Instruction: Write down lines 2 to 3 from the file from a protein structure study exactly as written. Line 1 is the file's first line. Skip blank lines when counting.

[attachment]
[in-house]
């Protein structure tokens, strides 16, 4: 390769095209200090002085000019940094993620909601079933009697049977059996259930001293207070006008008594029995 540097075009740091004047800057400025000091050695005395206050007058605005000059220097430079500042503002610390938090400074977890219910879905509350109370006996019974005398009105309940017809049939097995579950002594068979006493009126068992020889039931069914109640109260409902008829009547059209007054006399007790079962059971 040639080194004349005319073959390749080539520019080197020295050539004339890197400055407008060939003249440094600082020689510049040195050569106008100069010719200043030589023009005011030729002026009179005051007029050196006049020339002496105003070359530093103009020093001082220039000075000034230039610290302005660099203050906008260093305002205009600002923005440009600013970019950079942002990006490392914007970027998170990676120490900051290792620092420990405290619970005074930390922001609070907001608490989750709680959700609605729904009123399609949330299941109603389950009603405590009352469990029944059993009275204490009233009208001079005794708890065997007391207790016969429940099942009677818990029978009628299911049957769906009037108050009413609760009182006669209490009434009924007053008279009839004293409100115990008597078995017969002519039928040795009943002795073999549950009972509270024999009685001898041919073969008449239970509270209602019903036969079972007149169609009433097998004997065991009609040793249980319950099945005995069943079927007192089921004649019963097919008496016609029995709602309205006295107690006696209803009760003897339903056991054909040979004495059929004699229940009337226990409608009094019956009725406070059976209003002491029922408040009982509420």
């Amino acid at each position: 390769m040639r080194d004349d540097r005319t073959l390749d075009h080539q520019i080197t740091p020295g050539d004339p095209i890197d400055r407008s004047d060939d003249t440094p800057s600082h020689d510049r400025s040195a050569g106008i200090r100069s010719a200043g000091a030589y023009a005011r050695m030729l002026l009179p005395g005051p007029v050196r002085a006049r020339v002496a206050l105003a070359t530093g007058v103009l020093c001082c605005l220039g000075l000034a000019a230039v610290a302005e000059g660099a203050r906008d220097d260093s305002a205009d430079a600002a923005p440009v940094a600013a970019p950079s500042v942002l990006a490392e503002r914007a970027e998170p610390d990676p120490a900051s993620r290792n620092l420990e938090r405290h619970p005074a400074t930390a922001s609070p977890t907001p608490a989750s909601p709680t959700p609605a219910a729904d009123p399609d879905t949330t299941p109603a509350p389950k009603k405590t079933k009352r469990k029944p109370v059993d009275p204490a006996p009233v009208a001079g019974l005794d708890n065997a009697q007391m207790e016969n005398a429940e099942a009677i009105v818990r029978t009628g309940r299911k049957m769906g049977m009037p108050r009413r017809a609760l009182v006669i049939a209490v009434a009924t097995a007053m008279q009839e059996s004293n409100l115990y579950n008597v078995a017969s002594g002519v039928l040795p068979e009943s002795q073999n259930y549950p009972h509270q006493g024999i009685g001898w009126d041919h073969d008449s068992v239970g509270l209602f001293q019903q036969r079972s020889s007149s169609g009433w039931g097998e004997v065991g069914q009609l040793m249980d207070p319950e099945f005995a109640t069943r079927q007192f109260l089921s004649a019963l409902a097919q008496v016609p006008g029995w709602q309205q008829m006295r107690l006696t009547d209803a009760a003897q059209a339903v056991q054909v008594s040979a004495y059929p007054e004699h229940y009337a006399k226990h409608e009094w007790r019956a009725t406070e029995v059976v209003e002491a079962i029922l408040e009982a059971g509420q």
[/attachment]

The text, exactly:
């Protein structure tokens, strides 16, 4: 390769095209200090002085000019940094993620909601079933009697049977059996259930001293207070006008008594029995 540097075009740091004047800057400025000091050695005395206050007058605005000059220097430079500042503002610390938090400074977890219910879905509350109370006996019974005398009105309940017809049939097995579950002594068979006493009126068992020889039931069914109640109260409902008829009547059209007054006399007790079962059971 040639080194004349005319073959390749080539520019080197020295050539004339890197400055407008060939003249440094600082020689510049040195050569106008100069010719200043030589023009005011030729002026009179005051007029050196006049020339002496105003070359530093103009020093001082220039000075000034230039610290302005660099203050906008260093305002205009600002923005440009600013970019950079942002990006490392914007970027998170990676120490900051290792620092420990405290619970005074930390922001609070907001608490989750709680959700609605729904009123399609949330299941109603389950009603405590009352469990029944059993009275204490009233009208001079005794708890065997007391207790016969429940099942009677818990029978009628299911049957769906009037108050009413609760009182006669209490009434009924007053008279009839004293409100115990008597078995017969002519039928040795009943002795073999549950009972509270024999009685001898041919073969008449239970509270209602019903036969079972007149169609009433097998004997065991009609040793249980319950099945005995069943079927007192089921004649019963097919008496016609029995709602309205006295107690006696209803009760003897339903056991054909040979004495059929004699229940009337226990409608009094019956009725406070059976209003002491029922408040009982509420």
């Amino acid at each position: 390769m040639r080194d004349d540097r005319t073959l390749d075009h080539q520019i080197t740091p020295g050539d004339p095209i890197d400055r407008s004047d060939d003249t440094p800057s600082h020689d510049r400025s040195a050569g106008i200090r100069s010719a200043g000091a030589y023009a005011r050695m030729l002026l009179p005395g005051p007029v050196r002085a006049r020339v002496a206050l105003a070359t530093g007058v103009l020093c001082c605005l220039g000075l000034a000019a230039v610290a302005e000059g660099a203050r906008d220097d260093s305002a205009d430079a600002a923005p440009v940094a600013a970019p950079s500042v942002l990006a490392e503002r914007a970027e998170p610390d990676p120490a900051s993620r290792n620092l420990e938090r405290h619970p005074a400074t930390a922001s609070p977890t907001p608490a989750s909601p709680t959700p609605a219910a729904d009123p399609d879905t949330t299941p109603a509350p389950k009603k405590t079933k009352r469990k029944p109370v059993d009275p204490a006996p009233v009208a001079g019974l005794d708890n065997a009697q007391m207790e016969n005398a429940e099942a009677i009105v818990r029978t009628g309940r299911k049957m769906g049977m009037p108050r009413r017809a609760l009182v006669i049939a209490v009434a009924t097995a007053m008279q009839e059996s004293n409100l115990y579950n008597v078995a017969s002594g002519v039928l040795p068979e009943s002795q073999n259930y549950p009972h509270q006493g024999i009685g001898w009126d041919h073969d008449s068992v239970g509270l209602f001293q019903q036969r079972s020889s007149s169609g009433w039931g097998e004997v065991g069914q009609l040793m249980d207070p319950e099945f005995a109640t069943r079927q007192f109260l089921s004649a019963l409902a097919q008496v016609p006008g029995w709602q309205q008829m006295r107690l006696t009547d209803a009760a003897q059209a339903v056991q054909v008594s040979a004495y059929p007054e004699h229940y009337a006399k226990h409608e009094w007790r019956a009725t406070e029995v059976v209003e002491a079962i029922l408040e009982a059971g509420q």